When asked about “why” BMW selected the Aronimink, Alex had no problem replying, “Well, it is a magnificent course, and the setting and location of the Club are superb. Plus the BMW Championship has raised more than $19.6 million for the Platt Evans Scholars Foundation. Supported by Western Golf Association, the Foundation awards full tuition and housing scholarships to caddies of modest means. Of the 870 Platt Evans Scholars enrolled at 18 universities across the country 8 are from Pennsylvania. Proceeds from the 2018 BMW Championship will be used to fund Platt Evans Scholarships to Penn State University. Funds will also be used to establish a scholarship house at Penn State-University Park, where Scholars will live together.  (Click here for more information on the Evans Scholarship Program)

“What many people don’t realize is that many Clubs have discontinued the ‘caddie’ concept, while Aronimink and its members continue to support the program, realizing that it is a tradition that is valuable to the game and to the young people who it helps support.”

Alex drove us past Hole 7, one of the most photogenic on the course past some current construction to Hole 9 which will share a tee box with number 17 when completed.  The fairway of #9 is a long uphill walk to the clubhouse where we concluded our interview.

When asked about sponsorship opportunities, Alex explained that BMW was the title sponsor, but that there are many opportunities for businesses and organizations to participate. For more information on corporate opportunities click here.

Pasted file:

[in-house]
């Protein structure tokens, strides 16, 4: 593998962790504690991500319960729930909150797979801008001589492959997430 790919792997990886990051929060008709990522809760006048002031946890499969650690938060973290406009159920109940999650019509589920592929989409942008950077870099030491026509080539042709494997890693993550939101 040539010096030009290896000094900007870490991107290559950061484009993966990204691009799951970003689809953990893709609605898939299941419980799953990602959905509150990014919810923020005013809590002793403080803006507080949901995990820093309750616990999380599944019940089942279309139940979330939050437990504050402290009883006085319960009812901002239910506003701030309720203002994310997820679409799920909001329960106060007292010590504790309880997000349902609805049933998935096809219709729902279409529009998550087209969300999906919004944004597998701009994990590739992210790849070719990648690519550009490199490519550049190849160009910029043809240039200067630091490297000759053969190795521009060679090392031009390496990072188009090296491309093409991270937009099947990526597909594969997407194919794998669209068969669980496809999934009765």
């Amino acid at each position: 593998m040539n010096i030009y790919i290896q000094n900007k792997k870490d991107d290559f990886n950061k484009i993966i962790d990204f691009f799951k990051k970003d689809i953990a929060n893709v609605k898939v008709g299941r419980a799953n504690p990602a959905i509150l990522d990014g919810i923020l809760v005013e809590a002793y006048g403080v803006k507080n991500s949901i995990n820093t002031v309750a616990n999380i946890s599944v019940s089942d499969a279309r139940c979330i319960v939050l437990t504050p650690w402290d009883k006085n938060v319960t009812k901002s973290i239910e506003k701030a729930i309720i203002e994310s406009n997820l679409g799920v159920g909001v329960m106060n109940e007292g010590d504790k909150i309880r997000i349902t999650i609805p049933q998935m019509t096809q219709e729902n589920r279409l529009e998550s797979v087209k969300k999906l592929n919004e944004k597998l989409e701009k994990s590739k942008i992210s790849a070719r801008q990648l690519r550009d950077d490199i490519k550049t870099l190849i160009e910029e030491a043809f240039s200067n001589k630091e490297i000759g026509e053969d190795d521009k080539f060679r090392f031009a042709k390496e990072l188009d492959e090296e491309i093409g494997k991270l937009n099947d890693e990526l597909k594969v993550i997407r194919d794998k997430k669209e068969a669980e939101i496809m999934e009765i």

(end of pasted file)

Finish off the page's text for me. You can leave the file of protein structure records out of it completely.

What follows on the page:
“One of the greatest features of the BMW Championship is the 70 top players who will be here to compete for a collective prize of $10 million,” said Alex.  “That’s impressive!”


The BMW Championship will make its inaugural visit to Aronimink Golf Club September 4-9, 2018. Come see the top 70 players in the world compete in the penultimate event of the PGA TOUR’s FedExCup Playoffs. Please Click Here to review ticket options.


Sean M. O'Hair
Born: July 11, 1982 Lubbock, Texas
Home: Chadds Ford, PA

Best results in major championships

Masters Tournament  T10: 2009
U.S. Open  T12: 2010
The Open Championship  T7: 2010
PGA Championship  T12: 2006

Achievements and Awards

Four PGA TOUR wins
PGA Tour
Rookie of the Year  2005

Though born and raised in Lubbock Texas, pro golfer Sean O’Hair has lived nearly half of his life in the Delaware County area. Sean entered golf early and knew by the age of five that he wanted to devote is life to the sport. With hard work and resolve he turned pro at the age of 17 and qualified for the PGA Tour in 2005, winning Rookie of the Year honors that same year, winning his maiden PGA Tour event at the John Deere Classic and finishing second at the AT&T Byron Nelson.